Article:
45 – The Presidency White (Male) Privilege Built

Some will remember 2016 as the year a reality show host was elected to the nation’s highest office.  I will remember 2016 as the year the U.S. media trivialized dissent and trivialized the concerns of Donald Trump’s most vocal critics. Some media personalities did so directly, others passively, while many more were bystanders.  “Democrats are alarmists”, “Our Democracy is safe, we have structures in place to protect it.”, “Dems have Clinton, on one hand, and the pretense of an impending doomsday, on the other”, “The Democrats are hysterical”.

I can hear the Trump-warnings as clear as a ringing bell.  Democrats from the grassroots to the Presidential level warned about the danger Donald Trump posed, and not just to the American Presidency, but to the nation, as a whole.  He was on a two-year media tour with zero plans to govern the nation, while the media found Hillary Clinton “too-prepared” and “too-rehearsed”.   It was clear that Trump didn’t know the difference between the U.S. Constitution and a poorly written “Celebrity Apprentice” script.  Hillary Clinton was “too wonky”,  by comparison.  Despite the numerous run-ins with the law at federal, state, and local levels, and a smug disdain for authority – other than those who sided with him politically, Trump’s legal issues were largely ignored.  Clinton was always “allegedly-guilty” in the eyes of the media and some voters.  Proof of guilt was never necessary.

Trump’s harshest critics were women, and African-Americans.  While 42% of women supported him, only 8& of African-Americans did.  Why?  As a woman of color, I can tell you why I believe most of us never bought into the argument that our structures (courts, judges, law enforcement, and ultimately the voters) would hold Trump accountable.

As people of color, here is what we know from firsthand contact and generations of survival weariness: the structures that so many in the, primarily, white (male) media thought would constrain a uniquely unqualified white (male) candidate are neither tangible nor rigidly applied.  They are structures that work when the people who apply them do their jobs – without bias. The experiences of African-Americans in the U.S. have led us to understand how fragile those systems are.  We knew what it meant that Trump stirred deep racial animus among his supporters.  We knew what it meant to hear crowds chanting about their passion to  possess the American dream, for themselves, and to dispossess others of that dream.  There was no way those structures were going to hold for long (see the Muslim travel ban).  We also knew that the man who would be granted the power to push the boundaries of those structures would do so gladly, and most likely succeed.

African-Americans have seen this particular shit-show up close and personal, many times before.  We know it does not end well not matter what anyone tells you.  We watched post-civil war Reconstruction become secondary slavery and lynching.  Our 40 acres and a mule became sharecropping and convict leasing.  The right to vote became the poll tax and grandfather clauses.  Trayvon Martin and Tamir Rice replaced Emmett Till.  Recy Taylor, “4  Little Black Girls (Addie Mae Collins [age 14], Carol Denise McNair [age 11], Carole Robertson [age 14], and Cynthia Wesley [age 14] become Sandra Bland, Gynnya McMillen, Cyntoia Brown, and countless others.  Redlining, the unholy banking and real estate alliance that deprived generations of African- and Latino-American families of a home surrounded by a white-picket fence in tree-lined suburbs, became affordable (segregated) housing- turned untended housing projects and untended rental property.  Outlawed redlining became modern-day redlining.  How many examples do you need?  I have more.

Almost every major stumbling block dropped into the lives of people of color took place IN SPITE OF the structures of society that were designed to ensure equality and fairness.  In many cases, those structures aided and abetted the destruction of minority lives, placing  blocks at the local, state, and federal levels.  Individuals, like Martin Luther King, Jr, and the contemporary Black Lives Matter heroes, end up on watchlists and are described as potential threats to our freedoms and/or safety. They are placed alongside the names of spies who sell out the nation’s interests to hostile, and friendly, foreign governments. Those structures, at times, treat the people who fight for a fairer America with the same disdain as those who would do her harm – especially when the fight centers on racial equality.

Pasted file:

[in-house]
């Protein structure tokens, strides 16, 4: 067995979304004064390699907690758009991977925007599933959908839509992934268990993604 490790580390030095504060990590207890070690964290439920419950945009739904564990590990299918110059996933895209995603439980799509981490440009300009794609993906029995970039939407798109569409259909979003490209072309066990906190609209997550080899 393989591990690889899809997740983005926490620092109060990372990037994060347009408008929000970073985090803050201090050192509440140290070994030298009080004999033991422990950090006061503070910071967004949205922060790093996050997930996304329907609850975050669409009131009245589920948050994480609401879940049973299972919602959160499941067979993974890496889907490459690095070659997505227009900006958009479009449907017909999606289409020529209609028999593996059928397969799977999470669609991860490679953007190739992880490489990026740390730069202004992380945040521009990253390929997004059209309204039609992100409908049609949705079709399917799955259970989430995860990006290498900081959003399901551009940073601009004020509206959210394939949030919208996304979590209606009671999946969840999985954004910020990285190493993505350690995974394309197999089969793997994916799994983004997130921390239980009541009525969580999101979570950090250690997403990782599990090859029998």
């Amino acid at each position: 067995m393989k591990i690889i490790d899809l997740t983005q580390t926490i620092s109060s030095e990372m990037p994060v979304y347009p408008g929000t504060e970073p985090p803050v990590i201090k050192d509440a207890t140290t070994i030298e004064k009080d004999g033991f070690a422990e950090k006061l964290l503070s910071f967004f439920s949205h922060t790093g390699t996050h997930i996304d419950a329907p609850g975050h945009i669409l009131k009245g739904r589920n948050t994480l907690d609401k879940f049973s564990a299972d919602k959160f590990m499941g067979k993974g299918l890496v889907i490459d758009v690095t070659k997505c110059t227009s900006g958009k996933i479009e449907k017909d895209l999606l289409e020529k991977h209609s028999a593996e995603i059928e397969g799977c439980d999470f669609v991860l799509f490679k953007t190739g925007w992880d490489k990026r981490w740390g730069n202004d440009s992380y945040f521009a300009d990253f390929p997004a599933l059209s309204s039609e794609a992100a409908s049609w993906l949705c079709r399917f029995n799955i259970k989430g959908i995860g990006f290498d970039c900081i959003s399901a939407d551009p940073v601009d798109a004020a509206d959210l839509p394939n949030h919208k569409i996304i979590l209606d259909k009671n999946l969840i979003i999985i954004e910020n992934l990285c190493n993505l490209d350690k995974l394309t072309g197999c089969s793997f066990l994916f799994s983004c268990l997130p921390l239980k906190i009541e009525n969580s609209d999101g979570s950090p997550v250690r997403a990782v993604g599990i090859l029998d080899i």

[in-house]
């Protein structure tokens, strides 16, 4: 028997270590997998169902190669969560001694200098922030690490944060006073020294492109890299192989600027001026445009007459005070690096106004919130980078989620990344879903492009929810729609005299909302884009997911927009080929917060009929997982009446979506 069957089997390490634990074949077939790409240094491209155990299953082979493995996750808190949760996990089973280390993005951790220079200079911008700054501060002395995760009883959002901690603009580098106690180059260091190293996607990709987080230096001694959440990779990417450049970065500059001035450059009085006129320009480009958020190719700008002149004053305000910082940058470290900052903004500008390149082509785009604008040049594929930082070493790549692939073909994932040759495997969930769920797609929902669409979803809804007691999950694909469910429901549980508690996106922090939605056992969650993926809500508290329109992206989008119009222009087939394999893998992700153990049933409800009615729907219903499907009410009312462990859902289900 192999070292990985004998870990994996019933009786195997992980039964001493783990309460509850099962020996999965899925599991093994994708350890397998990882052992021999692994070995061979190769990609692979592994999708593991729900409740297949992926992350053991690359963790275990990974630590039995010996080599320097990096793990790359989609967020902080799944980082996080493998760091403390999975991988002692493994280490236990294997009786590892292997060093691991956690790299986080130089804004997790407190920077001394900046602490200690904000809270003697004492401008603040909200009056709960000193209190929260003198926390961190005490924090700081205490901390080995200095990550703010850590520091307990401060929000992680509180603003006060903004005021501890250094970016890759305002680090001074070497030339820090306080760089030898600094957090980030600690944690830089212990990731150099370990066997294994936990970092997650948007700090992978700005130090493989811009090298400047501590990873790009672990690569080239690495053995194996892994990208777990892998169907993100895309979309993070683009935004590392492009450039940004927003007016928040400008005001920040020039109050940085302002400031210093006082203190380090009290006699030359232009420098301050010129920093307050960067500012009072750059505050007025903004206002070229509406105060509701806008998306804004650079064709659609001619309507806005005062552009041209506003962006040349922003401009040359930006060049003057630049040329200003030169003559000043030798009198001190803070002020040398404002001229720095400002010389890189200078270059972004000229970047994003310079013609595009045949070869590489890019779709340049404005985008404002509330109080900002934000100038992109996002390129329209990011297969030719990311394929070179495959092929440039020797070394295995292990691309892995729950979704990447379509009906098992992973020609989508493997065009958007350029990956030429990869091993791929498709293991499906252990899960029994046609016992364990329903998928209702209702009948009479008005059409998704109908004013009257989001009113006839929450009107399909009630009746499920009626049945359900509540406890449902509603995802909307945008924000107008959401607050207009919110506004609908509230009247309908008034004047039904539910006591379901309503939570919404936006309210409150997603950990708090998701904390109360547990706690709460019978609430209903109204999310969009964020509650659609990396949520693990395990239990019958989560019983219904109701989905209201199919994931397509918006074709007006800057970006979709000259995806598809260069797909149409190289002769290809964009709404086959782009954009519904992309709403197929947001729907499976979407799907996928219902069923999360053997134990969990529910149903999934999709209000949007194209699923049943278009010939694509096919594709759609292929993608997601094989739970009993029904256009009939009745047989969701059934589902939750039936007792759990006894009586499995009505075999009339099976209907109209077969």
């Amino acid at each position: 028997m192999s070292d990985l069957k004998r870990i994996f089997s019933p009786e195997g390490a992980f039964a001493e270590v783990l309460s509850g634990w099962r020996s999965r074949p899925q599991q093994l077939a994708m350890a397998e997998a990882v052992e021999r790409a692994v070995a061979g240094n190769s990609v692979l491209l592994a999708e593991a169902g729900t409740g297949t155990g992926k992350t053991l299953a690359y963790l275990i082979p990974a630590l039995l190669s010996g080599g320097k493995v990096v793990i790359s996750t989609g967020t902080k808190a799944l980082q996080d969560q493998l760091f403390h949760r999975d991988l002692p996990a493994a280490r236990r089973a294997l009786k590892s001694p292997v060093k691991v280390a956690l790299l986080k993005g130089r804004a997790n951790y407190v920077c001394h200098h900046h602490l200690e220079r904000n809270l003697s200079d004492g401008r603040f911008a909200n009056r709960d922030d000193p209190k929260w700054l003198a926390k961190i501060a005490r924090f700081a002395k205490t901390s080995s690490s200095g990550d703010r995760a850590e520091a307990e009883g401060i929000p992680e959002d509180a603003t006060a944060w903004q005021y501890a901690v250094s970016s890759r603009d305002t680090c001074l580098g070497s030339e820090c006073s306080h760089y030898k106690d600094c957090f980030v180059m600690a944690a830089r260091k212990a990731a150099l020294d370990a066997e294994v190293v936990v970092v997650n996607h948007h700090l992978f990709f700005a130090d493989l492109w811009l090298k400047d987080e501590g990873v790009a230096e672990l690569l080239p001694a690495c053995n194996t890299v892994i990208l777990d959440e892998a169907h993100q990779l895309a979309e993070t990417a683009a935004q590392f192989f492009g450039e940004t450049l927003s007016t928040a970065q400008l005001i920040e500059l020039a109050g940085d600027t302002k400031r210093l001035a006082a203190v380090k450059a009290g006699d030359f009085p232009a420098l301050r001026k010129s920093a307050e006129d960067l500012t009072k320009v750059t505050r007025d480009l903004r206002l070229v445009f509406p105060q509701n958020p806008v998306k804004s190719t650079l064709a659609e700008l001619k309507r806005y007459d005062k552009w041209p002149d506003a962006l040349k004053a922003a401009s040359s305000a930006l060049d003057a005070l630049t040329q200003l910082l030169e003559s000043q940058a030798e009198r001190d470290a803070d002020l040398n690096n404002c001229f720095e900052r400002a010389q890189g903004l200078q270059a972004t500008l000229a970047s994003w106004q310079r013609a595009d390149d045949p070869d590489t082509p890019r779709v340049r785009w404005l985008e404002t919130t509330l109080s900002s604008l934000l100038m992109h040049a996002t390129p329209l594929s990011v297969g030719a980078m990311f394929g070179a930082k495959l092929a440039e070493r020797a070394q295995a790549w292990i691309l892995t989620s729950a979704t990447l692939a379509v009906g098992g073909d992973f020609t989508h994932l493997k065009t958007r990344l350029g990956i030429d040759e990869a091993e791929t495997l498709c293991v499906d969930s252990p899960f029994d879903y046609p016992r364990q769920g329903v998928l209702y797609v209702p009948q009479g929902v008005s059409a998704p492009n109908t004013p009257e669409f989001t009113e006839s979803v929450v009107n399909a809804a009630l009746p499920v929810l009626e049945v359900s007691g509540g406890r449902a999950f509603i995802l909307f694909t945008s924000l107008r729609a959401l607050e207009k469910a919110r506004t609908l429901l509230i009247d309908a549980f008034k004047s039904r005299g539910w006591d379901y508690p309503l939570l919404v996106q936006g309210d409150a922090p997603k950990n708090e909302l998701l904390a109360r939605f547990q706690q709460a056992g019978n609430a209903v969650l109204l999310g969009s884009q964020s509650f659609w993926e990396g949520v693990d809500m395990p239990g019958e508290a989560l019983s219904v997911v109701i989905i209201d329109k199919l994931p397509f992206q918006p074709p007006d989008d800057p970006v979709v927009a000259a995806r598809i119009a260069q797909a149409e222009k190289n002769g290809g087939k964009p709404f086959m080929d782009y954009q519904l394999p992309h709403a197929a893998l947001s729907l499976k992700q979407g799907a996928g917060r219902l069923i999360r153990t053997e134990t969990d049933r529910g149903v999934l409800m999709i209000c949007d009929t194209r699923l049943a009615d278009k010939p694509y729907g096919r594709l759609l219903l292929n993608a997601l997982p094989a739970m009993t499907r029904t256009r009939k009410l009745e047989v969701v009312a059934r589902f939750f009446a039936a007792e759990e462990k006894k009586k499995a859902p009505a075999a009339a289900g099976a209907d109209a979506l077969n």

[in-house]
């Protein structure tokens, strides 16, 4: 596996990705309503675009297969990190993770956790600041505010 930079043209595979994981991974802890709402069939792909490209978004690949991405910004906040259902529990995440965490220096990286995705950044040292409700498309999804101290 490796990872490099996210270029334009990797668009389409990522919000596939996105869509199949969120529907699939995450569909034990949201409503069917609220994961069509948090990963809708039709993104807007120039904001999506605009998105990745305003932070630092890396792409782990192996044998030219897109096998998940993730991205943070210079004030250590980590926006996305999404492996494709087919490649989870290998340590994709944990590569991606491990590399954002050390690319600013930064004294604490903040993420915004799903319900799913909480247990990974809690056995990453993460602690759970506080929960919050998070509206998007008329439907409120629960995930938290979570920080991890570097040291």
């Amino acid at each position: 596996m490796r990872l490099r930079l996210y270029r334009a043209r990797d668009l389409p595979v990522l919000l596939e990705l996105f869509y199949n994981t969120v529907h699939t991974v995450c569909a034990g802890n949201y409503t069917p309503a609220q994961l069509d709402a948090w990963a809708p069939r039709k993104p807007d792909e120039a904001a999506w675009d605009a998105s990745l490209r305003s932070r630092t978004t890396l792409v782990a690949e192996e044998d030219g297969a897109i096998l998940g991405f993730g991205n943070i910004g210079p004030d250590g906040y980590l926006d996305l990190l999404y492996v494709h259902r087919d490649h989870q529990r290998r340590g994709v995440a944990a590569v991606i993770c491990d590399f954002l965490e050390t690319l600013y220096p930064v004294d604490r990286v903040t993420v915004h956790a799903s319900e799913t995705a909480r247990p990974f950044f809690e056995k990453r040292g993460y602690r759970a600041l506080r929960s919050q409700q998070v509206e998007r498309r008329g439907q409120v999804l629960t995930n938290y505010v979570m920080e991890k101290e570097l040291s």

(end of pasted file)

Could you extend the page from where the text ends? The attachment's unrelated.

The very fact that media sources and politicians play the game, “What if Barack Obama did that?” shows the tacit acknowledgement that #44, by virtue of his race and the bigotry of those who were determined to see him fail, could never have gotten away with behavior for which Trump has been given a pass.  Trump’s behaviors range from sheer incompetence to potentially traitorous.  The same “structures” that demanded perfection of Obama, and still rejected his best efforts, are the very structures that demand almost nothing of value from Trump.  Why?  Those structures are ideas, accepted and put into practice by people, who have to hold to those values despite personal beliefs and biases.

So you see the problem here?  If the answer is yes, you know what African-Americans knew when we gave him only 8 percent of our vote (and by the way “8%”, you are not invited to my cookout – and you know what that means).

The bottom line is that, yes, we will survive Donald J. Trump, whether he is in prison by the end of his term, or simply voted out of office.  The problem is that with any major tragedy, we run the risk of surviving but without being able to recover the delicately progressing nation we  were before Trump came along.  We run the risk that the privilege that afforded this grand opportunity to the most uniquely unqualified man, in history, will lead us all to pay for it, for the rest of our lives and part of the lives of our children and grandchildren.

The next time the primarily (white, male) media tells you to “calm down” or that you are being “hysterical”, vote like your lives and futures depend on it.  They just might.

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Re: Police Brutality/Fatal Shootings, we are telling only half the story…